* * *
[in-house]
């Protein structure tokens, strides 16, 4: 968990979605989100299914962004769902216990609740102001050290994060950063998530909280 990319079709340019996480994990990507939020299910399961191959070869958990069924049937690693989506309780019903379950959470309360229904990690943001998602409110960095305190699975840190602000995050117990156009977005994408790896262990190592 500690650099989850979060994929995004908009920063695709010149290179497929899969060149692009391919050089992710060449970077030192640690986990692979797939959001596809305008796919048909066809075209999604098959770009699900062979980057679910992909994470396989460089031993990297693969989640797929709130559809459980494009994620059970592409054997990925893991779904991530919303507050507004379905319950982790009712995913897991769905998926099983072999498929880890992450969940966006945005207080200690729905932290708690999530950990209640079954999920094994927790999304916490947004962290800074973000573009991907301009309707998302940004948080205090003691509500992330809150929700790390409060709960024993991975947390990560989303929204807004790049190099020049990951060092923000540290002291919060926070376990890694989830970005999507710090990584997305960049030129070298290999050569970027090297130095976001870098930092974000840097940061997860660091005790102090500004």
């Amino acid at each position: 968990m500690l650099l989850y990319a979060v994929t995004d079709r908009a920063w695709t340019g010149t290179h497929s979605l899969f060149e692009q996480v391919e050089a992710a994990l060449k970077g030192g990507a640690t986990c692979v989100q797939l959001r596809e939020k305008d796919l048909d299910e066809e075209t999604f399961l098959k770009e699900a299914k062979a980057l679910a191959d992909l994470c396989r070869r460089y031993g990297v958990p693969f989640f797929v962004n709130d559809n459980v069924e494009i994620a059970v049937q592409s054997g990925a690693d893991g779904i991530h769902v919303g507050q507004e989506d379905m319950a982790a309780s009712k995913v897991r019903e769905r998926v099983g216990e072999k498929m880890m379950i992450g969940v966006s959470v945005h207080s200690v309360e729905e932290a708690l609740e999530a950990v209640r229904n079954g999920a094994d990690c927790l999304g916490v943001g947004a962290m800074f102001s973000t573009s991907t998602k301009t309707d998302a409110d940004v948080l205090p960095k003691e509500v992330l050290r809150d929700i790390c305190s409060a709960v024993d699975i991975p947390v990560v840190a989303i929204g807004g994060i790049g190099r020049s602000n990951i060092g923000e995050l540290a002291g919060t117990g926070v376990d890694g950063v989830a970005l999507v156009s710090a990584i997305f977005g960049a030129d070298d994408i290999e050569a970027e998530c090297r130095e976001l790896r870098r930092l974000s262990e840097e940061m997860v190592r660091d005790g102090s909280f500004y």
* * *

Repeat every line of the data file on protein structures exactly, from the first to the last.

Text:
[in-house]
């Protein structure tokens, strides 16, 4: 968990979605989100299914962004769902216990609740102001050290994060950063998530909280 990319079709340019996480994990990507939020299910399961191959070869958990069924049937690693989506309780019903379950959470309360229904990690943001998602409110960095305190699975840190602000995050117990156009977005994408790896262990190592 500690650099989850979060994929995004908009920063695709010149290179497929899969060149692009391919050089992710060449970077030192640690986990692979797939959001596809305008796919048909066809075209999604098959770009699900062979980057679910992909994470396989460089031993990297693969989640797929709130559809459980494009994620059970592409054997990925893991779904991530919303507050507004379905319950982790009712995913897991769905998926099983072999498929880890992450969940966006945005207080200690729905932290708690999530950990209640079954999920094994927790999304916490947004962290800074973000573009991907301009309707998302940004948080205090003691509500992330809150929700790390409060709960024993991975947390990560989303929204807004790049190099020049990951060092923000540290002291919060926070376990890694989830970005999507710090990584997305960049030129070298290999050569970027090297130095976001870098930092974000840097940061997860660091005790102090500004």
């Amino acid at each position: 968990m500690l650099l989850y990319a979060v994929t995004d079709r908009a920063w695709t340019g010149t290179h497929s979605l899969f060149e692009q996480v391919e050089a992710a994990l060449k970077g030192g990507a640690t986990c692979v989100q797939l959001r596809e939020k305008d796919l048909d299910e066809e075209t999604f399961l098959k770009e699900a299914k062979a980057l679910a191959d992909l994470c396989r070869r460089y031993g990297v958990p693969f989640f797929v962004n709130d559809n459980v069924e494009i994620a059970v049937q592409s054997g990925a690693d893991g779904i991530h769902v919303g507050q507004e989506d379905m319950a982790a309780s009712k995913v897991r019903e769905r998926v099983g216990e072999k498929m880890m379950i992450g969940v966006s959470v945005h207080s200690v309360e729905e932290a708690l609740e999530a950990v209640r229904n079954g999920a094994d990690c927790l999304g916490v943001g947004a962290m800074f102001s973000t573009s991907t998602k301009t309707d998302a409110d940004v948080l205090p960095k003691e509500v992330l050290r809150d929700i790390c305190s409060a709960v024993d699975i991975p947390v990560v840190a989303i929204g807004g994060i790049g190099r020049s602000n990951i060092g923000e995050l540290a002291g919060t117990g926070v376990d890694g950063v989830a970005l999507v156009s710090a990584i997305f977005g960049a030129d070298d994408i290999e050569a970027e998530c090297r130095e976001l790896r870098r930092l974000s262990e840097e940061m997860v190592r660091d005790g102090s909280f500004y």